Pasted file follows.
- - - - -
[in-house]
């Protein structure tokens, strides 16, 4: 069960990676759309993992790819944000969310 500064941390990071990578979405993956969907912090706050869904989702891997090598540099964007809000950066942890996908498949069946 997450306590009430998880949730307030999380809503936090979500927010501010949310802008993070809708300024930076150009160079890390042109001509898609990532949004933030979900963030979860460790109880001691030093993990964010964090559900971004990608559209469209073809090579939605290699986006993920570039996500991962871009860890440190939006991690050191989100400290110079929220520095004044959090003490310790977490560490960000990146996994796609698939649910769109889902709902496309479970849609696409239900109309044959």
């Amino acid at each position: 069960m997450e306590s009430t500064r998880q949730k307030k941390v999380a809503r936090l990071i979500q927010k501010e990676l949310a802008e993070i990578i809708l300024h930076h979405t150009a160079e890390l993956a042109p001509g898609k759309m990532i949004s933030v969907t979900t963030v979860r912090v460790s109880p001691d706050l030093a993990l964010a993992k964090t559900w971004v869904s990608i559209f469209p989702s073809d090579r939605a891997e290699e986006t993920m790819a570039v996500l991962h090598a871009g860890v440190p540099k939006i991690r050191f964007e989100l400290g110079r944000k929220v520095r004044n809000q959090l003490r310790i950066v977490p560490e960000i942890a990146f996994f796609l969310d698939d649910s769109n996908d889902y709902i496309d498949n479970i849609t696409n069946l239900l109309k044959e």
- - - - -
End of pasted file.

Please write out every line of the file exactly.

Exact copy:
[in-house]
């Protein structure tokens, strides 16, 4: 069960990676759309993992790819944000969310 500064941390990071990578979405993956969907912090706050869904989702891997090598540099964007809000950066942890996908498949069946 997450306590009430998880949730307030999380809503936090979500927010501010949310802008993070809708300024930076150009160079890390042109001509898609990532949004933030979900963030979860460790109880001691030093993990964010964090559900971004990608559209469209073809090579939605290699986006993920570039996500991962871009860890440190939006991690050191989100400290110079929220520095004044959090003490310790977490560490960000990146996994796609698939649910769109889902709902496309479970849609696409239900109309044959």
């Amino acid at each position: 069960m997450e306590s009430t500064r998880q949730k307030k941390v999380a809503r936090l990071i979500q927010k501010e990676l949310a802008e993070i990578i809708l300024h930076h979405t150009a160079e890390l993956a042109p001509g898609k759309m990532i949004s933030v969907t979900t963030v979860r912090v460790s109880p001691d706050l030093a993990l964010a993992k964090t559900w971004v869904s990608i559209f469209p989702s073809d090579r939605a891997e290699e986006t993920m790819a570039v996500l991962h090598a871009g860890v440190p540099k939006i991690r050191f964007e989100l400290g110079r944000k929220v520095r004044n809000q959090l003490r310790i950066v977490p560490e960000i942890a990146f996994f796609l969310d698939d649910s769109n996908d889902y709902i496309d498949n479970i849609t696409n069946l239900l109309k044959e």